Architectural and anatomical responses of maize roots to agronomic practices in a semi-arid environment

Zhan, Ai; Liu, Jianliang ✉; Yue, Shanchao; Chen, Xinping; Li, Shiqing ✉; Bucksch, Alexander

Angol nyelvű Tudományos Szakcikk (Folyóiratcikk)
  • SJR Scopus - Plant Science: Q1
    Root architecture and anatomy are important determinants of nitrogen (N) and water acquisition, but they are also environmentally plastic to adapt to N and water availability. Therefore, understanding the relationship between root traits and environmental factors is essential for improving N and water acquisition. A field experiment was conducted in the semi-arid region of the Loess Plateau in northwestern China to quantify the architectural and anatomical root traits of maize (Zea mays L.) in response to plastic film mulching and N fertilization. We compared four treatments: non-mulching with and without N supply as well as plastic film mulching with and without N supply. Variation existed for all root architecture and anatomy traits within maize root crowns. Crown and brace root angles to the soil line decreased in response to film mulching and N fertilization. Crown roots under plastic film mulching showed a significantly decreased distance to branching, reduced lateral root length, and overall increased root diameter. Similarly, N application significantly decreased the distance to branching, yet induced more compact and denser crown roots, and increased the root diameter. Brace roots exhibited an increased distance to branching, greater lateral root length and density, as well as a larger root diameter in response to plastic film mulching and N fertilization. Additionally, the accumulated number of nodal roots increased greatly under plastic film mulching and N treatments. At the anatomical level, N application reduced the proportion of the root cortical aerenchyma area. In contrast, aerenchyma area, cortex cell size, and late metaxylem vessel diameter were increased as a result of plastic film mulching. These results demonstrate root architectural and anatomical traits respond to mulching practices and N fertilization.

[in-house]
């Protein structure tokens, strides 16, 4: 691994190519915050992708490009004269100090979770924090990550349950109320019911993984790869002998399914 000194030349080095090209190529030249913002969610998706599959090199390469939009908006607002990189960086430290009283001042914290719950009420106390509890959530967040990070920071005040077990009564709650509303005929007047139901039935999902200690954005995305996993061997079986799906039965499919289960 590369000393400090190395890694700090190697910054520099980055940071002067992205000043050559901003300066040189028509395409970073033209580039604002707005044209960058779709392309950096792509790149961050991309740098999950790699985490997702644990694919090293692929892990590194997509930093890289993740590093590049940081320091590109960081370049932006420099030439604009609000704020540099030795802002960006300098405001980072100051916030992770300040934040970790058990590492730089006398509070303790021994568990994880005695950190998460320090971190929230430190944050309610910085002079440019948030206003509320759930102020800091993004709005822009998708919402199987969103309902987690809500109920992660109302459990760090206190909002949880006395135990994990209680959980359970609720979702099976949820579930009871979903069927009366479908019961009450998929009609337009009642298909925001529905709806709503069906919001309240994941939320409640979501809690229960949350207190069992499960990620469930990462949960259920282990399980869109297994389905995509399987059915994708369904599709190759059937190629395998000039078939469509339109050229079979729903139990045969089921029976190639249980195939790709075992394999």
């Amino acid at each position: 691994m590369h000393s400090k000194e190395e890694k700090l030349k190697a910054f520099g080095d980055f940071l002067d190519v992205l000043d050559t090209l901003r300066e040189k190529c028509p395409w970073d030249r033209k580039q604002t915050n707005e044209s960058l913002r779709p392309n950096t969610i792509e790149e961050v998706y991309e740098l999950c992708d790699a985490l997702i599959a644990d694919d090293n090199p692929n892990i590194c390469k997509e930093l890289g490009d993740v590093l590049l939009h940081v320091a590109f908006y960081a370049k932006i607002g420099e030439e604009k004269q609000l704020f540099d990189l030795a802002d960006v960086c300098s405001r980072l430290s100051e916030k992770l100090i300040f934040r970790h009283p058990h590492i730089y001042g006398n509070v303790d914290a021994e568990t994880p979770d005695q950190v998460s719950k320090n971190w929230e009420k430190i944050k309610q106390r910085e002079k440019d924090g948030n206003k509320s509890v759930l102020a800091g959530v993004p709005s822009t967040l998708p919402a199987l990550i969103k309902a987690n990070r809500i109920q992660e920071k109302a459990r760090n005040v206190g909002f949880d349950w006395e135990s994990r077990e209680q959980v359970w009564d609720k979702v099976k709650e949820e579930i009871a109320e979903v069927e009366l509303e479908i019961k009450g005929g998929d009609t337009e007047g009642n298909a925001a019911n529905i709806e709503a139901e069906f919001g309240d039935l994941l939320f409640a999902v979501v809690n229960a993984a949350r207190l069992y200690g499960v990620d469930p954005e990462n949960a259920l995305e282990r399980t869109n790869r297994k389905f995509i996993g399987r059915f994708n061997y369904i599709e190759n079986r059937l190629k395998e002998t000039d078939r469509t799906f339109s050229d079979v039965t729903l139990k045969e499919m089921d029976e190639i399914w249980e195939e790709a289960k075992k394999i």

Hivatkozás stílusok: IEEEACMAPAChicagoHarvardCSLMásolásNyomtatás
    2021-12-08 05:39